The p-value (from probability) indicates whether a measured result can also be explained by chance. However, the p-value says nothing about the actually interesting question “Is the hypothesis correct?1718

It is therefore wrong that a low p-value of less than 5%, i.e. less than 0.05, says anything about the certainty with which the hypothesis would be correct. It merely indicates the probability with which the test result would be obtained if in reality not the test hypothesis but its opposite, the so-called null hypothesis, were true.19 However, this is not a statement about the correctness of the hypothesis.

The p-value says nothing about this,

  • How correct or reliable a scientific test result is
  • How reliably a result can be repeated

In addition, in certain constellations, study results that are in themselves quite clear receive a miserable p-value, which leads to absurd interpretations that extend to the opposite of the study results.19

Many scientists advocate the abolition of the p-value, while others want to significantly increase the threshold above which a study result is considered significant (currently 0.05, i.e. 95%).

It is probably most useful to ensure that a result has been confirmed not only by one, but by as many studies as possible, each with a high n-number and a solid p-value. Even with an optimal p-value, a single study is no proof for the investigated thesis.

  1. Ioannidis (2005): Why Most Published Research Findings are False. In: PLoS Medicine 2, e124, 2005

  2. Kahneman, Daniel, Schnelles Denken, langsames Denken, 2011, Siedler, Seite 139, 142 ff, ein äußerst lesenswertes Buch




  6. John, Loewenstein, Prelec, (2012): Measuring the Prevalence of Questionable Research Practices with Incentives for Truth Telling. In: Psychological Science 23, S. 524–532, 2012

  7. Yong (2013): SZIENTOMETRIE: Jede Menge Murks. Viele wissenschaftliche Studien lassen sich nicht reproduzieren. Das wirft Fragen zum Forschungsbetrieb auf – und zur Veröffentlichungspraxis von Fachzeitschriften. Spektrum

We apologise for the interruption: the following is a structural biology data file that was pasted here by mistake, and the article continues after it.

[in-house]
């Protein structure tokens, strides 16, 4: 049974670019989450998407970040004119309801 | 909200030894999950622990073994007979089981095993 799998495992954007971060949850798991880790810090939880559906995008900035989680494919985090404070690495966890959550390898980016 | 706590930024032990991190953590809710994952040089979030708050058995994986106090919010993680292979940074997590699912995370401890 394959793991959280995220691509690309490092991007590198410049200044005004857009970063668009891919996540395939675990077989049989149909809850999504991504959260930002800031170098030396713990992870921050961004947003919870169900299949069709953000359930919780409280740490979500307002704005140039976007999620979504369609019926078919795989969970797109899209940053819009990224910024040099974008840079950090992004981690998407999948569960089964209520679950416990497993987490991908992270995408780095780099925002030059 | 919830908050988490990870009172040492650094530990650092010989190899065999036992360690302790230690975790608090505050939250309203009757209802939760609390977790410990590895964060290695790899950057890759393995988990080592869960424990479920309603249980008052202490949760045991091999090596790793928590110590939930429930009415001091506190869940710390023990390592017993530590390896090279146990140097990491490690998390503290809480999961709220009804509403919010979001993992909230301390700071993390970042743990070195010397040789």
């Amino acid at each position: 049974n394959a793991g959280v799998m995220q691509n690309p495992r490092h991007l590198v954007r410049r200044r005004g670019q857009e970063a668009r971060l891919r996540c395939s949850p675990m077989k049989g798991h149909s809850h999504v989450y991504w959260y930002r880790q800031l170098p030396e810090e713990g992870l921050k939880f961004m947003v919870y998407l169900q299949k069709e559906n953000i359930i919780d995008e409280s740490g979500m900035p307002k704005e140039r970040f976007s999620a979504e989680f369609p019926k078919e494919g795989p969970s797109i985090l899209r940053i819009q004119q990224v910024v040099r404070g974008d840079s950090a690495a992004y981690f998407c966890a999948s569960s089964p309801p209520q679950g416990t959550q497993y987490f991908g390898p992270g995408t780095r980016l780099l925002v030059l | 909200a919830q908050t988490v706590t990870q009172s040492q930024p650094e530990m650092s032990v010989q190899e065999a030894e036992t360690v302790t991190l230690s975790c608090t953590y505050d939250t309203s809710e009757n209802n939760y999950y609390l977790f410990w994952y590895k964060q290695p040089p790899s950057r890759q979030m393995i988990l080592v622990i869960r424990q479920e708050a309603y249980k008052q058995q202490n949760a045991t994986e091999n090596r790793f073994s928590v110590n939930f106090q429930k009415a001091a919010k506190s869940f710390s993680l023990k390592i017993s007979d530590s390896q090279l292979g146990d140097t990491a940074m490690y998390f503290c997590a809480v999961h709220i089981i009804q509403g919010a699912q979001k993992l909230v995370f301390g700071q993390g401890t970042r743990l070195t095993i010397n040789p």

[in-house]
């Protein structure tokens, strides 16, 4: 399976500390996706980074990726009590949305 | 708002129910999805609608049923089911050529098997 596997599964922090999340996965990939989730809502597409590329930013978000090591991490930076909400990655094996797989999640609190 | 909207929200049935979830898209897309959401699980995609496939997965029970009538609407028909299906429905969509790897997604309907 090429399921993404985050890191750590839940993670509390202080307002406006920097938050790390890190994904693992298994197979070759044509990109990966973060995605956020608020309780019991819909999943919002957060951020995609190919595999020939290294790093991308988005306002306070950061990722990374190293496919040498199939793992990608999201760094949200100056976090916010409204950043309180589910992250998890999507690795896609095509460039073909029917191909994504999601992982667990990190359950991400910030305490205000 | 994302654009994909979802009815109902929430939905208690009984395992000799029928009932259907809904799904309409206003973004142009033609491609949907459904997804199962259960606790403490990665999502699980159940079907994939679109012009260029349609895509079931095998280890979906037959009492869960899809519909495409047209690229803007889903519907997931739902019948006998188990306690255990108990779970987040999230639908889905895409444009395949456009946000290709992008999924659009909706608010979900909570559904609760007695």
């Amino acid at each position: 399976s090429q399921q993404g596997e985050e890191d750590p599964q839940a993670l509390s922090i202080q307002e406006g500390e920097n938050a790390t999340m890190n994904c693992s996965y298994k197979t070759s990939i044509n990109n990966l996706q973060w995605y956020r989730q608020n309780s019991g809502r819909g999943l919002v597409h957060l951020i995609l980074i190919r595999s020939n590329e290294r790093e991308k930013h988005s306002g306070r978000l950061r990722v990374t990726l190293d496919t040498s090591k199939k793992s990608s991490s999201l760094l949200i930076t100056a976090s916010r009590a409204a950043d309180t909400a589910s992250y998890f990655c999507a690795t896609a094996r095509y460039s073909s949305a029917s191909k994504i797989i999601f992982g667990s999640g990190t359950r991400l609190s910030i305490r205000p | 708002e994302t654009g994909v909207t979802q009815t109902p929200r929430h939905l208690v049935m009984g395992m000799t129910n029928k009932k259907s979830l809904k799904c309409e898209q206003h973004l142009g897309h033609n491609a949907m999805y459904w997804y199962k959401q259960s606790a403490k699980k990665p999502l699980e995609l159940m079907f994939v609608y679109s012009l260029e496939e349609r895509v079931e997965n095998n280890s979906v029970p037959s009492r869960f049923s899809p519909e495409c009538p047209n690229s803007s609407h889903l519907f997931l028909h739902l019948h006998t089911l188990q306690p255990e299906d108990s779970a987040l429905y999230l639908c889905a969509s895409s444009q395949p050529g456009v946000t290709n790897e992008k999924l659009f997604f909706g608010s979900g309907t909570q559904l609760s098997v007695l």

8. Genauer dazu:

  9. Silberzahn, Uhlmann: Crowdsourced research: Many hands make tight work, Nature, 2015, Vol 526, 189 – 191

  10. Grawe (2004): Neuropsychotherapie, Seiten 216-230

  11. Eklund, Nichols, Knutsson (2016): Cluster failure: Why fMRI inferences for spatial extent have inflated false-positive rates, n = 499

  12. Charisius: Trugbilder im Hirnscan, Süddeutsche Zeitung, 06.07.2016, Seite 16

  13. Schönberger (2015): Neuroforschung: Ein Fehler stellt Tausende Gehirnstudien infrage; Profil

  14. Boubela, Kalcher, Huf, Seidel, Derntl, Pezawas, Našel, Moser (2015): fMRI measurements of amygdala activation are confounded by stimulus correlated signal fluctuation in nearby veins draining distant brain regions; Scientific Reports 5, Article number: 10499 (2015) doi:10.1038/srep10499

  15. Förster (2016): Verfälschte Tabellen: Excel bereitet Genforschern Probleme

  16. Christensen, Christensen (2016): Tücken der Statistik: Denken Sie immer falsch positiv! Spiegel Online

  17. Nuzzo (2014): UMSTRITTENE STATISTIK – Wenn Forscher durch den Signifikanztest fallen. Grobe Fehler in Statistik: Der “p-Wert” gilt als Goldstandard, doch er führt in die Irre. Er schadet damit seit Jahren der Wissenschaft. Spektrum.

  18. Honey (2016): Eine signifikante Geschichte; Spektrum

  19. Amrhein (2017): Das magische P, Süddeutsche Zeitung, Wissenschaft, Printausgabe 23./24.09.17, Seite 37